5. Try to relax during the flight

Ha, easy for an Examiner to say, you are thinking! The thing to remember is that we are not looking for perfection or trying to select the next Red Arrows pilot recruit. All we want to see is a safe, competent and well-handled flight, as if you were solo or with a non-pilot passenger. If you make a mistake, let the Examiner know and do your best to correct it. Equally, if you drift from your heading/speed/height, we want to see a prompt recognition and effective correction – it is not an immediate fail. Remember, test failures are rare and only in cases where there was a clear safety concern or repeated errors that the candidate failed to recognise and correct.

6. Don’t worry about what the Examiner is doing

Examiners are not supposed to distract the candidate, so don’t worry if we are not chatting away and seem a bit quiet – we are just trying to give you some peace to concentrate on your flying. We will quite happily engage in conversation if you want to, but if you want to concentrate don’t be afraid to ask the Examiner to be quiet! After all, it is an essential skill once you have your licence to manage your passengers at important moments of the flight.

We will also usually bring a kneeboard and may scribble things down. Don’t worry about that; we generally note things down to help debrief at the end, and these could be good or bad things, so don’t stress that writing = errors! Equally, don’t waste your time trying to read our scribblings. With my handwriting, you won’t be able to anyway!

7. Aviate – Navigate – Communicate!

This is an old adage, but a good one! What it really means is prioritise your actions appropriately and don’t overload yourself with trying to do too many things at once. It happens to us all – I failed my first PPL Nav test by trying to turn at a waypoint, talk to (then active) RAF Cottesmore ATC and descend below cloud all at once. I set off on the wrong heading and went the wrong side of Rutland Water through RAF Wittering MATZ, which convinced my Examiner I had messed it up! Don’t rush and set off on a nav leg before you have got the aircraft settled at your desired height, speed and heading, and if the circumstance requires, don’t be afraid to tell ATC to ‘standby’ while you sort out more pressing things. The adage is also great advice for dealing with emergencies – whether simulated or real – as failing to complete your mayday call won’t hurt you, but getting slow and stalling certainly will!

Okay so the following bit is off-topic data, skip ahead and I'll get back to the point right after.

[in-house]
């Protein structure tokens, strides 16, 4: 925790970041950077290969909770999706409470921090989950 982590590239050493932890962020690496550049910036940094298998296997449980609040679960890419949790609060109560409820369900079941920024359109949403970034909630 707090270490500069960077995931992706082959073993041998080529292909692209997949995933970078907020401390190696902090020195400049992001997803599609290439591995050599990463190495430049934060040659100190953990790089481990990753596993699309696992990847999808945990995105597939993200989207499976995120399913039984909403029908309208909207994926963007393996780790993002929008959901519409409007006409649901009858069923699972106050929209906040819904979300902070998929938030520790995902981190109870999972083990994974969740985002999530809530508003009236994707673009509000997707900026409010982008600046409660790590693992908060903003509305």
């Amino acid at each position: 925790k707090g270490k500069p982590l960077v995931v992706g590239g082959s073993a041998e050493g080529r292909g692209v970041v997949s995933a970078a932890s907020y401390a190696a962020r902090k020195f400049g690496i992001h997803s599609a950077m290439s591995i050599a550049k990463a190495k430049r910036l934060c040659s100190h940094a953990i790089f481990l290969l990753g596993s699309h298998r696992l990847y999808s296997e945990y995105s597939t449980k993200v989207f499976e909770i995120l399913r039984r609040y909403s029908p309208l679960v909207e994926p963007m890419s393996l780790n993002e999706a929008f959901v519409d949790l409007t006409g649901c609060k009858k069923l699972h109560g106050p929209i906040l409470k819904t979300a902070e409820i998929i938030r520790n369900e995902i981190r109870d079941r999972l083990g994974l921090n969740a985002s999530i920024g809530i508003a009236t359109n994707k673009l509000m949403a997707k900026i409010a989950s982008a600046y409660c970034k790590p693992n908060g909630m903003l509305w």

8. Try to get your RT slick

There is nothing that will sap your capacity more than struggling to get your RT calls out or replies in. If you are confident and slick with what you are going to say it will make your flying a lot easier. FISO/ATCOs are usually very happy for Tower visits – take the opportunity to sit in and understand how things flow from their end of the microphone. If you can anticipate how the FISO/ATCO will respond to your calls, it gives your brain a mental head start for a slick reply. Don’t be afraid to practise saying out your RT calls at home or on car journeys (probably on your own!) – it is a great way of running through a simulated flight.